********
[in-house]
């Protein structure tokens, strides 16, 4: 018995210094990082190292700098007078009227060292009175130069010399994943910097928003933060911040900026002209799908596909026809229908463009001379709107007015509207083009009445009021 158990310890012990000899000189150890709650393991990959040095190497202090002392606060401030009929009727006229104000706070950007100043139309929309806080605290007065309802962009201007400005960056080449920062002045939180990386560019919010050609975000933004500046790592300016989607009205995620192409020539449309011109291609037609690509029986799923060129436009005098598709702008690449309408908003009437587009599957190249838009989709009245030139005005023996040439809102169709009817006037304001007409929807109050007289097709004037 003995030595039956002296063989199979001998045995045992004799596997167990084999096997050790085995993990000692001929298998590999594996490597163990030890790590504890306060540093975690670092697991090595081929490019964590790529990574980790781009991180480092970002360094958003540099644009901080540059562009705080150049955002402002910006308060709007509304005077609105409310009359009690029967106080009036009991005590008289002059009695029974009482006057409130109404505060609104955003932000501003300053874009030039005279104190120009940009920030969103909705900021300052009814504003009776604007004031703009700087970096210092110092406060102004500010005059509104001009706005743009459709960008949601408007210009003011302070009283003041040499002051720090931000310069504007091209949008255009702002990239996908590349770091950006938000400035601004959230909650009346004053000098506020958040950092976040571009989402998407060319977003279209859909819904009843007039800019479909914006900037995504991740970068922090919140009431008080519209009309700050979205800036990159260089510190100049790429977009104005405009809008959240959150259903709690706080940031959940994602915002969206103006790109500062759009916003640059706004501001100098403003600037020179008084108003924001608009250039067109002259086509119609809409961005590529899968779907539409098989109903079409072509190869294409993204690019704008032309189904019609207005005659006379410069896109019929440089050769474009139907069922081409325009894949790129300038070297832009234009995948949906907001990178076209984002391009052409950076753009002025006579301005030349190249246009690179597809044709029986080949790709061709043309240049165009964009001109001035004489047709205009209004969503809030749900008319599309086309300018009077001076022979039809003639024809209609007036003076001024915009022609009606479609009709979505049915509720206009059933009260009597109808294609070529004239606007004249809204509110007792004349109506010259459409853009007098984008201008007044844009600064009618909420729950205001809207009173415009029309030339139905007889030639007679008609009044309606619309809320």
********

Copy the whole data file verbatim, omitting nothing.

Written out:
[in-house]
């Protein structure tokens, strides 16, 4: 018995210094990082190292700098007078009227060292009175130069010399994943910097928003933060911040900026002209799908596909026809229908463009001379709107007015509207083009009445009021 158990310890012990000899000189150890709650393991990959040095190497202090002392606060401030009929009727006229104000706070950007100043139309929309806080605290007065309802962009201007400005960056080449920062002045939180990386560019919010050609975000933004500046790592300016989607009205995620192409020539449309011109291609037609690509029986799923060129436009005098598709702008690449309408908003009437587009599957190249838009989709009245030139005005023996040439809102169709009817006037304001007409929807109050007289097709004037 003995030595039956002296063989199979001998045995045992004799596997167990084999096997050790085995993990000692001929298998590999594996490597163990030890790590504890306060540093975690670092697991090595081929490019964590790529990574980790781009991180480092970002360094958003540099644009901080540059562009705080150049955002402002910006308060709007509304005077609105409310009359009690029967106080009036009991005590008289002059009695029974009482006057409130109404505060609104955003932000501003300053874009030039005279104190120009940009920030969103909705900021300052009814504003009776604007004031703009700087970096210092110092406060102004500010005059509104001009706005743009459709960008949601408007210009003011302070009283003041040499002051720090931000310069504007091209949008255009702002990239996908590349770091950006938000400035601004959230909650009346004053000098506020958040950092976040571009989402998407060319977003279209859909819904009843007039800019479909914006900037995504991740970068922090919140009431008080519209009309700050979205800036990159260089510190100049790429977009104005405009809008959240959150259903709690706080940031959940994602915002969206103006790109500062759009916003640059706004501001100098403003600037020179008084108003924001608009250039067109002259086509119609809409961005590529899968779907539409098989109903079409072509190869294409993204690019704008032309189904019609207005005659006379410069896109019929440089050769474009139907069922081409325009894949790129300038070297832009234009995948949906907001990178076209984002391009052409950076753009002025006579301005030349190249246009690179597809044709029986080949790709061709043309240049165009964009001109001035004489047709205009209004969503809030749900008319599309086309300018009077001076022979039809003639024809209609007036003076001024915009022609009606479609009709979505049915509720206009059933009260009597109808294609070529004239606007004249809204509110007792004349109506010259459409853009007098984008201008007044844009600064009618909420729950205001809207009173415009029309030339139905007889030639007679008609009044309606619309809320």